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Special Elections Upcoming After Trump Cabinet Members Leave Congress


When President Trump began looking to staff his administration, his search took him to the House of Representatives. Vacancies there by now Health and Human Services Secretary Tom Price and CIA Director Mike Pompeo are being filled in special elections. Both men represented usually reliably Republican areas, one in Georgia, the other in Kansas. But in this new age of unpredictable politics, these contests have become surprising vehicles for Democratic opposition to Trump. NPR political reporter Jessica Taylor has been following these races, and she's here to talk about them with us. Hey, Jessica.


GARCIA-NAVARRO: All right. Voting this Tuesday; next Tuesday, the race on the 18 has gotten, though, most of the attention. It's Tom Price's seat in Georgia. What are the chances of an upset?

TAYLOR: They're surprisingly good. And this is the type of district that's primed for an upset. You know, Trump was successful at flipping blue-collar districts in Michigan and Wisconsin, but his Achilles heel were these suburban, affluent, growing, diverse districts in places like this, the northern Atlanta suburbs. Romney won this district easily four years ago, but Trump won it by just one point. So you have Democrat Jon Ossoff there. He's a 30-year-old documentary filmmaker and former congressional staffer. He's raised an eye-popping $8.3 million for this race.


TAYLOR: But the caveat is that 95 percent of this came from out of the state.

GARCIA-NAVARRO: So saying that there's a lot of opposition to Trump around the country but maybe not a lot of support for him in the district that he's running.

TAYLOR: Right. He's hovering at about 40 percent IN sort of this really big, all-party primary, 18-candidate field, so he really needs a knockout punch to sort of win this on the first go.

GARCIA-NAVARRO: So I'm curious, if Ossoff does win, what message does that send to the Republicans?

TAYLOR: Well, you know, Democrats are going to say this shows that we can run on this anti-Trump resistance, that their progressive movement - dormant - has sort of gained new life. And that's what Republicans don't want to happen. So that's why they're pouring a lot of money into trying to defeat him to at least get into the runoff. So they've spent over $4 million on ads, really trying to tear him down, hitting him for padding his resume and for taking money from Al Jazeera as a filmmaker. So here's one ad that sort of shows how far they're going, Congressional Leadership Fund, here.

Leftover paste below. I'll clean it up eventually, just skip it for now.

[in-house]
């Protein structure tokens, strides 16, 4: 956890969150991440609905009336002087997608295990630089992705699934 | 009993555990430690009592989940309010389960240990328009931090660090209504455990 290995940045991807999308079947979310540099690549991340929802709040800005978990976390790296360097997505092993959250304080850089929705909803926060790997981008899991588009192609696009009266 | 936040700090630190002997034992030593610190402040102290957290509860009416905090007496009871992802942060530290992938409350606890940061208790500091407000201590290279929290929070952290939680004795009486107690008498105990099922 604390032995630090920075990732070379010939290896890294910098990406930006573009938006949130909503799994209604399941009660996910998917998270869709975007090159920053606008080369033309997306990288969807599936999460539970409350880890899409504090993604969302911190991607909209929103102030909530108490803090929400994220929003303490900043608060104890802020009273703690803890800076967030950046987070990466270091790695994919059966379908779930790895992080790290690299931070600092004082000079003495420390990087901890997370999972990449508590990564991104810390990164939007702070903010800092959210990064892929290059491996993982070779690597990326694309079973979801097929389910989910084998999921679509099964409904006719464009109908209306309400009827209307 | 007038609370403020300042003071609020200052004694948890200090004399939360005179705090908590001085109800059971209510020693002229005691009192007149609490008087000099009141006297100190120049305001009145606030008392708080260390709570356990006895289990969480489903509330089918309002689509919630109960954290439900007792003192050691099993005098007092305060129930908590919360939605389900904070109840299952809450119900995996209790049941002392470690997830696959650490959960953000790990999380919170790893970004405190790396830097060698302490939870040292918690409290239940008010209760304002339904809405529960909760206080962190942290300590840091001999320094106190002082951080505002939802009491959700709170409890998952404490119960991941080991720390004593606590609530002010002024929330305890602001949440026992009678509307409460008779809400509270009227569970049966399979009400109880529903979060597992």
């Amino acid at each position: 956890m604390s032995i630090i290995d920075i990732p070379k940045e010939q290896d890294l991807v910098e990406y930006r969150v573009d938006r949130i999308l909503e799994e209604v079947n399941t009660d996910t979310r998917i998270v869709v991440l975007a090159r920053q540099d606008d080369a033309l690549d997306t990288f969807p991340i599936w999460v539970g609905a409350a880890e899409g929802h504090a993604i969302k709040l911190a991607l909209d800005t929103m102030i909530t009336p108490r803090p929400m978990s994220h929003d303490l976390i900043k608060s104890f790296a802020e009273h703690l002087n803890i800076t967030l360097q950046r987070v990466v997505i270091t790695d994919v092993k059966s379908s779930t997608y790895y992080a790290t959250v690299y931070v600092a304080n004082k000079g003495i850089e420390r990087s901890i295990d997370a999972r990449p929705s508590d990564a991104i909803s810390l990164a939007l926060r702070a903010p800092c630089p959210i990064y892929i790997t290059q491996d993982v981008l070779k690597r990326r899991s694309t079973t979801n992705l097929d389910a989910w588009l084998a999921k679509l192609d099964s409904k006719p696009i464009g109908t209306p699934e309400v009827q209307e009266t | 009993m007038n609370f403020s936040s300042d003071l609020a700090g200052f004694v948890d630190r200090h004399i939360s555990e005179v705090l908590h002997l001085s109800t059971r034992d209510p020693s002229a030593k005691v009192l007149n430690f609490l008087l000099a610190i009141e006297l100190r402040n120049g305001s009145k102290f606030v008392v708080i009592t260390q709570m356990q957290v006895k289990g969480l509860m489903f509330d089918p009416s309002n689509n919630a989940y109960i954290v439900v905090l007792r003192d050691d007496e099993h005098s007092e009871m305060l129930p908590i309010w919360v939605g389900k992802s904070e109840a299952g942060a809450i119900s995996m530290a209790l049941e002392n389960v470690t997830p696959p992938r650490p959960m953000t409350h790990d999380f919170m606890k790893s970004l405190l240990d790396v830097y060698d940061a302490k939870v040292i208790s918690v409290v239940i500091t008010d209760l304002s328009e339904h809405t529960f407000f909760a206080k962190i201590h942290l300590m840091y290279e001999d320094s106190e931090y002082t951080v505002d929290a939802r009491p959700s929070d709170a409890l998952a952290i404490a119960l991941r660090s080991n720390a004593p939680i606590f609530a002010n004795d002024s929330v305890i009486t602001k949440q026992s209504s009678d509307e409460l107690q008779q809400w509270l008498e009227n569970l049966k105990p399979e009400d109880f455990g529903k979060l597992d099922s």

UNIDENTIFIED ACTOR: (As character) Al Jazeera - a media outlet that has been described as a mouthpiece for terrorists - has been paying Jon Ossoff thousands of dollars. But Jon refuses to tell voters exactly how much money he's received.

GARCIA-NAVARRO: So that's Georgia. What's happening this Tuesday in Kansas with the CIA director, Mike Pompeo's, seat?

TAYLOR: This one's a lot closer than it should be. Republicans still have an edge there. So this seat, Trump won pretty easily - 27 points. But you have a possible low turnout election, and you have some Kansas Republicans grumbling that their nominee, State Treasurer Ron Estes, hasn't run the best campaign. So you have national Republicans really sort of sending in their cavalry at the last minute, which shows just how worried they are. They're running ads hitting Democrat James Thompson for his support on abortion rights. Vice President Pence is making robocalls. And then you have Ted Cruz campaigning with Estes on Monday. I think Estes will probably pull it out, but if it's closer than expected, I think that only gives Democrats more momentum as sort of optimism going into the contest a week later in Georgia.

GARCIA-NAVARRO: That's NPR political reporter Jessica Taylor. Jessica, thanks so much.

TAYLOR: Thank you.

(SOUNDBITE OF ANTIBALAS' "N.E.S.T.A. 75") Transcript provided by NPR, Copyright NPR.

Jessica Taylor is a political reporter with NPR based in Washington, DC, covering elections and breaking news out of the White House and Congress. Her reporting can be heard and seen on a variety of NPR platforms, from on air to online. For more than a decade, she has reported on and analyzed House and Senate elections and is a contributing author to the 2020 edition of The Almanac of American Politics and is a senior contributor to The Cook Political Report.